Hola! This website is the result of many years spent being fascinated by tango violin! It has become a passion as well as a job and I love spending time discovering new playing techniques, musicians, recordings, stories...the list is endless. After winning a Winston Churchill Fellowship to go to Buenos Aires for 2 months to write a book about tango violin I realized 2 months was not enough and that it is a project that will take many years. So this website is the summary of what I have discovered so far and of who I have met on that musical journey! You will find biographies, photos, video links, interviews and later I hope to include CDs, mp3s and sheet music. Some of these musicians regularly tour the world and give classes and others are only to be found here in the tango clubs and milongas of Buenos Aires. I don't have time to keep an update of all the tango concerts that happen but any special events or workshops will be posted here. I hope to create an international community of violinists interested in this amazing music so any questions or comments are welcome.
Check out this blog article for The Strad magazine!
7 Reasons to Learn Tango Violin
1 - Learn percussive techniques you didn't know existed for violin!
Due to the lack of real percussion instruments in tango several instrumental techniques have been developed which replicate the sounds of drums and other percussive instruments. These techniques are called chicharra, tambor, latigo, strapata, arrastre, plus many more
2 - Tango Groove
Tango music has a different groove and swing from all other styles of music. It has rhythms called sincopas, which contain an enormous variety of different syncopations and articulations – they are one of the key things to learning the tango groove. If you listen to the orchestra of Osvaldo Pugliese you start to get a sense of what that groove is.
3 - Un-classical Glissandos
In tango, the use of the glissando is part of the expressive language. Some of the most famous tango violinists, like Fernando Suarez Paz, use more then 12 different kinds of glissando in a single phrase. You can be really creative with this and there are no hard and fast rules. All the kinds of glissandos your classical violin teachers told you not to do are allowed here!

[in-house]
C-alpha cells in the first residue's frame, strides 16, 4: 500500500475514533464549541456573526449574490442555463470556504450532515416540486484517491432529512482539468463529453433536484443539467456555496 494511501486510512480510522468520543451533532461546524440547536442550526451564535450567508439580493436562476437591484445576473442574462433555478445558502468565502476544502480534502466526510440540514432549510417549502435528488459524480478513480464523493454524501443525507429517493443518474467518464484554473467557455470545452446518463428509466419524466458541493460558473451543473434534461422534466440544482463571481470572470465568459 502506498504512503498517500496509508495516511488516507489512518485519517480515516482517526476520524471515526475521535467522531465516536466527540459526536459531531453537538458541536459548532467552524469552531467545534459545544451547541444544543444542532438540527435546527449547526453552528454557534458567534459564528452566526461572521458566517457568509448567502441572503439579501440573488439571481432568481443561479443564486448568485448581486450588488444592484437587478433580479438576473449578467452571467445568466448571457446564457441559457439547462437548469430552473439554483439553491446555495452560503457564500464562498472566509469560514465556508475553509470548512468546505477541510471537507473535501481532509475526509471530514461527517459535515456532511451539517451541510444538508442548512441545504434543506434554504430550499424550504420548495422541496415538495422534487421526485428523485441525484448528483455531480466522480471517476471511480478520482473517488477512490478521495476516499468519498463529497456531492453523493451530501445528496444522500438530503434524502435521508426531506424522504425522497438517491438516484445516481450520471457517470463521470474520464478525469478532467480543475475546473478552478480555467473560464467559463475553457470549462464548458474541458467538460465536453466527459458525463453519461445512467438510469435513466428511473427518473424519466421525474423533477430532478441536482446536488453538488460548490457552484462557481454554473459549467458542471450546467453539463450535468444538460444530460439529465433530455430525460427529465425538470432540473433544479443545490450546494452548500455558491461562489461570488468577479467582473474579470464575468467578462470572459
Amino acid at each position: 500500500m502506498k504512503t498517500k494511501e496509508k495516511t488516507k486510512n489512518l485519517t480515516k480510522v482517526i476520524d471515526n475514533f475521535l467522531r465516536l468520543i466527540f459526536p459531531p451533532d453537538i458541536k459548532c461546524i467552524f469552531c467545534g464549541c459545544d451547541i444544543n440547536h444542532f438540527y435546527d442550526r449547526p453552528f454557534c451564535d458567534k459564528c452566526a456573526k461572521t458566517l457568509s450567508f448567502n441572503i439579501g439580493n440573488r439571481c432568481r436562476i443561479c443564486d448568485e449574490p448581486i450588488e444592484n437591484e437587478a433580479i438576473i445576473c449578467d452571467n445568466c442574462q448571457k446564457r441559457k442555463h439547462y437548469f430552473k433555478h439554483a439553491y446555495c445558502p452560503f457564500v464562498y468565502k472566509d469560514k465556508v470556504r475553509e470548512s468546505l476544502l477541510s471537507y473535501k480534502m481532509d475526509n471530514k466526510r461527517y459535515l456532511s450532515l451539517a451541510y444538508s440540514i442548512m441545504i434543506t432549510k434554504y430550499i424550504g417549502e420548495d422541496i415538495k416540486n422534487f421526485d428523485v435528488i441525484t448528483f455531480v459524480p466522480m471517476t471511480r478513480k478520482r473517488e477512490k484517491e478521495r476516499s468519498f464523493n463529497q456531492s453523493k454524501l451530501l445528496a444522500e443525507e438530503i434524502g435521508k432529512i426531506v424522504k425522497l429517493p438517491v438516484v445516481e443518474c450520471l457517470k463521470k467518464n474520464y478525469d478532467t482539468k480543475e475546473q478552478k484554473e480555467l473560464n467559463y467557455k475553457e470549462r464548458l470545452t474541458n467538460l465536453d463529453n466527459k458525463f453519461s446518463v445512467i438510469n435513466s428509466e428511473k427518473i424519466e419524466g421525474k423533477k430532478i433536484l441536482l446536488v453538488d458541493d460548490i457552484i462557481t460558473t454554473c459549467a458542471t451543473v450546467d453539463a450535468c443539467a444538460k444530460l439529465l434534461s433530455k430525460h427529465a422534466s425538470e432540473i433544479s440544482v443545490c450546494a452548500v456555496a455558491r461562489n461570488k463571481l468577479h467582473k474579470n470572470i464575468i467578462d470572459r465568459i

4 - Articulation
A large part of what makes tango tango is the way you articulate the notes. Tango musicans are very precise about this and have a special short and percussive marcato played right at the heel that imitates the sound of the bandoneon. The opposite is long, triplet phrased legatos and a form of rubato, called fraseo, which literally dances around the beat, pushing forward and pulling back. This kind of phrasing is very important in tango melodies. Piazzolla was a master of this.
5 - Emotion
The single most important element of great tango playing is to play with 110% emotion. If you don’t engage yourself fully with your message and music, the tangueros (people who love tango) will feel it and be left cold. This music represents so much to the people of Argentina and those who dance tango that you will be snubbed if you play half-heartedly. As tango musicians used to say to me, don’t bother stepping out on that stage if you’re not prepared to give everything you have. You must speak from your heart.
6 - Freedom
Although tango does have some stylistic rules, it is popular music and therefore there is always a creative space for you to contribute your own ideas. The solos you get in tangos are a moment in which you have to find your voice – you can add all kinds of things from classical type cadenzas to jazz licks from Stephane Grappelli or other violin masters – if you know the history of the style and how to play that, then you can add anything you like to create your own voice.
7 - The Score is only a Guide
One thing tango shares with jazz is that the written music score is simply a guide. Lots of things are never written down as tango has a vast aural history. This is one of the reasons that tango style is not well known. You have to listen intensively to understand all the different styles and techniques. There are over 50 different orchestras you need to identify before saying you know what tango is all about. It would be the same as saying there is only one classical composer…..